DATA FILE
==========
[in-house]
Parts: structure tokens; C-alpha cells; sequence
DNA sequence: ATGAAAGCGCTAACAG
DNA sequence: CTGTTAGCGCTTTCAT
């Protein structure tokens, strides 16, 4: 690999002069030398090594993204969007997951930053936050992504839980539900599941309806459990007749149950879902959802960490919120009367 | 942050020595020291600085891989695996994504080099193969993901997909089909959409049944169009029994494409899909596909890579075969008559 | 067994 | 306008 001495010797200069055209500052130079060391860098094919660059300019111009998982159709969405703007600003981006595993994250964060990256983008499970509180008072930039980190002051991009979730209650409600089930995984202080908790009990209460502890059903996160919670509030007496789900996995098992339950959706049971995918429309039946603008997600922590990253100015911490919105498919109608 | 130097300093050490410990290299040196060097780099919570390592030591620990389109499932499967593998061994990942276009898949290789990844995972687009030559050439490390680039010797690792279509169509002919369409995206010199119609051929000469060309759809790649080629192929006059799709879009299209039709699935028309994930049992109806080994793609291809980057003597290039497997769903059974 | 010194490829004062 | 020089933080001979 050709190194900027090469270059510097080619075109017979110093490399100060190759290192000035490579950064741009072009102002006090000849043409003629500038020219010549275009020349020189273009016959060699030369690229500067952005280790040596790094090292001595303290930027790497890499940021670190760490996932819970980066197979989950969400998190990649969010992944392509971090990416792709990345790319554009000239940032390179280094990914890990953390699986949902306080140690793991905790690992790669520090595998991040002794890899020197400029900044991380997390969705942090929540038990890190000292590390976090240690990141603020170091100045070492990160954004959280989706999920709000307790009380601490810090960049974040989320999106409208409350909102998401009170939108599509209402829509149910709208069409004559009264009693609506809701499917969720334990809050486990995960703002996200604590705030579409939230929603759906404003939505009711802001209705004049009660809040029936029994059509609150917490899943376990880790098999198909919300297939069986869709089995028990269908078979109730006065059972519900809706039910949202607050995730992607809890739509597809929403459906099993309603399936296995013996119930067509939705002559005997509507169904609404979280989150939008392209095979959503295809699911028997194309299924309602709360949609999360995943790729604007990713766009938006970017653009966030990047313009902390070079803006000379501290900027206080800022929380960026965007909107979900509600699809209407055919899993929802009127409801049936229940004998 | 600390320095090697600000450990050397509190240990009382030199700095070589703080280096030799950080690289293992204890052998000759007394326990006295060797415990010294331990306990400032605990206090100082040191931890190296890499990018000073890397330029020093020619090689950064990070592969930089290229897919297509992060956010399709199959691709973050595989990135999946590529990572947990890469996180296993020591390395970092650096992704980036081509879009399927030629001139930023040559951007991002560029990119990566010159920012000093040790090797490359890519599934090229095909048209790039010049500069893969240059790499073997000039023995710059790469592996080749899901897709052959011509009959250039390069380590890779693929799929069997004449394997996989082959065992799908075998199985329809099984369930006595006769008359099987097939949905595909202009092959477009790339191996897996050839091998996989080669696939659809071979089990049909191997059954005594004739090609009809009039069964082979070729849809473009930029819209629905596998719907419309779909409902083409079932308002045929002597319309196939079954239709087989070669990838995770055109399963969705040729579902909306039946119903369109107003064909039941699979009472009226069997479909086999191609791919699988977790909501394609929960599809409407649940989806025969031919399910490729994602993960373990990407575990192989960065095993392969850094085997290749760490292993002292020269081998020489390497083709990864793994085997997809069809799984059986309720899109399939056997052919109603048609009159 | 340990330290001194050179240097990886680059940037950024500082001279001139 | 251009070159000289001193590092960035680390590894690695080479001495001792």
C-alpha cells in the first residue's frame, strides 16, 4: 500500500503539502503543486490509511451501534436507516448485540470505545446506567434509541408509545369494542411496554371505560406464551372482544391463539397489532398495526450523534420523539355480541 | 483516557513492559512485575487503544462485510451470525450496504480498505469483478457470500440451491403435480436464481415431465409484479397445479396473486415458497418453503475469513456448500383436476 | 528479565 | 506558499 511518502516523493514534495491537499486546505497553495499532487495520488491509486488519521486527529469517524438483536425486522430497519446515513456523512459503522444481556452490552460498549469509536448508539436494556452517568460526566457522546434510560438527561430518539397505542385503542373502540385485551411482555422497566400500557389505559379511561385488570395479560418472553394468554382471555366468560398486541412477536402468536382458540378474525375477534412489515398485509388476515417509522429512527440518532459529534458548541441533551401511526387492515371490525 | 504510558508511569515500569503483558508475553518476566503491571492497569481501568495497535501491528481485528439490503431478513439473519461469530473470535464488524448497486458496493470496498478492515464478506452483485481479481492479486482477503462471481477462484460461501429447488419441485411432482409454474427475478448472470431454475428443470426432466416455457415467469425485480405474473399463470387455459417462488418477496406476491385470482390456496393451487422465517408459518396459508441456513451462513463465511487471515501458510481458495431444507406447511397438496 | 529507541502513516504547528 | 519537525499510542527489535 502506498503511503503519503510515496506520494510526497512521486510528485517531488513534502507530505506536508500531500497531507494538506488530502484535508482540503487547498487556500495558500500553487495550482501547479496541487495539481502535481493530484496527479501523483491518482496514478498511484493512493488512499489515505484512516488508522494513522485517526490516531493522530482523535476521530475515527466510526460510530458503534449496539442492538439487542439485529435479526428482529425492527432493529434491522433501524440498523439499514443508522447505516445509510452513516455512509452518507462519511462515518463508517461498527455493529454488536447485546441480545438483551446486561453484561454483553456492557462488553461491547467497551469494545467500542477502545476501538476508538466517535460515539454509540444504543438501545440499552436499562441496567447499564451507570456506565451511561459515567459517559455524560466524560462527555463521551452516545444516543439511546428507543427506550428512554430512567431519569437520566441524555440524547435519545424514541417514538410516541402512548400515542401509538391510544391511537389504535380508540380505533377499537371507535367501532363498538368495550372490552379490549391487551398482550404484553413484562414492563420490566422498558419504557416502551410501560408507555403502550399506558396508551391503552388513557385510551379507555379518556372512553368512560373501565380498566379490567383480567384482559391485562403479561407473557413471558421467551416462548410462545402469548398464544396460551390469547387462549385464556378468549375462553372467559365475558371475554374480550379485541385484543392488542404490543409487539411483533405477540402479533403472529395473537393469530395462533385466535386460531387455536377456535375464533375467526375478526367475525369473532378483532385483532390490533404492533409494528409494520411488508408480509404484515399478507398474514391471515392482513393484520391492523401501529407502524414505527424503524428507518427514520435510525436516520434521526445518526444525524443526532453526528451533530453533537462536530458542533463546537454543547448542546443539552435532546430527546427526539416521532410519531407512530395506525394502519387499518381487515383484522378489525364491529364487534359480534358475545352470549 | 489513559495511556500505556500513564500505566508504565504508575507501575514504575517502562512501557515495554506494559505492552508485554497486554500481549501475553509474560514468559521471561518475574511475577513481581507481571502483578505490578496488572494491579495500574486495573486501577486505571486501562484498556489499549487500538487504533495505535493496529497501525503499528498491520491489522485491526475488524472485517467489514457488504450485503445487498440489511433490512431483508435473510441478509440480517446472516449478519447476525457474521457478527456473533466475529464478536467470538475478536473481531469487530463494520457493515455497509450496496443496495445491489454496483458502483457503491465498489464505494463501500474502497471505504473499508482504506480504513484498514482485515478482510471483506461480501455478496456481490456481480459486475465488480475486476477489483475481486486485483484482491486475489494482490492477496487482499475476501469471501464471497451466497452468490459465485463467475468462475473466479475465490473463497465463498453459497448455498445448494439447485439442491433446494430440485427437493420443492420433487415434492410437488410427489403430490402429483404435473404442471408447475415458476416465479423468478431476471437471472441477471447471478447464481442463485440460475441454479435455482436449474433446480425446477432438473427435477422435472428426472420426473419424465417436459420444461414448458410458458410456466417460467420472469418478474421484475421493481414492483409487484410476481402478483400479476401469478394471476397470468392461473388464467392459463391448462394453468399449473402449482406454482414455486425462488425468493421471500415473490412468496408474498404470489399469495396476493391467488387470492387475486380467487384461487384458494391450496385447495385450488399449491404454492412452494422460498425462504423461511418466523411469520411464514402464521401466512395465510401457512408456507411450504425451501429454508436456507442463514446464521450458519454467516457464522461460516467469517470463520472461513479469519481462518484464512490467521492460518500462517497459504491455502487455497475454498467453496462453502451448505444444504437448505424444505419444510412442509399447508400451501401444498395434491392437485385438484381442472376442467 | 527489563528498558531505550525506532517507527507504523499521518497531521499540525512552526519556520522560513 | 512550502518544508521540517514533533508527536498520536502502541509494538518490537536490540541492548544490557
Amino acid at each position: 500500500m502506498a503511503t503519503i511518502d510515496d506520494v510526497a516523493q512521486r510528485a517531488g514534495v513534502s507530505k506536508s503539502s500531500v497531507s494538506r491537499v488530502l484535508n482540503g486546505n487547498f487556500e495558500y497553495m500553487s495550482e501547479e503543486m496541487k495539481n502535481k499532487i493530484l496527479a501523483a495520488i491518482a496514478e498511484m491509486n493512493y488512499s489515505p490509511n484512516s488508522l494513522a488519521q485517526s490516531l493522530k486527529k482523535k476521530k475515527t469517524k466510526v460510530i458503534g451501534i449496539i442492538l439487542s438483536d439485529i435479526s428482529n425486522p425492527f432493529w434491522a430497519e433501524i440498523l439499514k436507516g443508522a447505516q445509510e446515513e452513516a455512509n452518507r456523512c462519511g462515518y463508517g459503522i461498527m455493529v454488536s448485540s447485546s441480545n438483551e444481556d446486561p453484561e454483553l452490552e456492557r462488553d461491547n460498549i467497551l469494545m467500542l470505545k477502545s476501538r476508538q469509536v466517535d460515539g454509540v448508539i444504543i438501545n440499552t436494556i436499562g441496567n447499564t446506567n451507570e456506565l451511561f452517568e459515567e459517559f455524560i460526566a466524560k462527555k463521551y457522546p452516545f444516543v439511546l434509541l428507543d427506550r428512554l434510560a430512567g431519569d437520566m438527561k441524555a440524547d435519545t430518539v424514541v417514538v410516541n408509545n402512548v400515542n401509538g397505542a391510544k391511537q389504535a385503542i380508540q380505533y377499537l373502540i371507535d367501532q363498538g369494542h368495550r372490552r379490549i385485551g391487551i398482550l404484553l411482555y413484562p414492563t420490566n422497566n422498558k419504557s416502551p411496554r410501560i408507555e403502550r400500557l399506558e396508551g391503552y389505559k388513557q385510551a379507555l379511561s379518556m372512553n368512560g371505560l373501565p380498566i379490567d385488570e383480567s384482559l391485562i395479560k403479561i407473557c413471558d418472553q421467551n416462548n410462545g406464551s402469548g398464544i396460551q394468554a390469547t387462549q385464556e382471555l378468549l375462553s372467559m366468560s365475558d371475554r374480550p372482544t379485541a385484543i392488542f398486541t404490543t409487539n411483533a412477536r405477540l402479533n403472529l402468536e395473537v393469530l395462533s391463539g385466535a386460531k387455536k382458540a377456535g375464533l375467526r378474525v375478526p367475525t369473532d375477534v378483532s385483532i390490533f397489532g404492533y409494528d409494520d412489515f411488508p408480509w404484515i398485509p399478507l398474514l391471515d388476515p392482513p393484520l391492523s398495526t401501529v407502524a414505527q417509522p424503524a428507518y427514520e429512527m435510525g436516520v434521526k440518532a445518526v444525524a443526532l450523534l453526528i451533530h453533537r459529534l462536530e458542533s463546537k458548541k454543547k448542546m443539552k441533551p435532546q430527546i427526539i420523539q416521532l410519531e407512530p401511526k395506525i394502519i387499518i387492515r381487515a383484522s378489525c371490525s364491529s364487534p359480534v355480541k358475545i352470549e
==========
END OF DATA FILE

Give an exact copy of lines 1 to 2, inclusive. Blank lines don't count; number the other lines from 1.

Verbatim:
[in-house]
Parts: structure tokens; C-alpha cells; sequence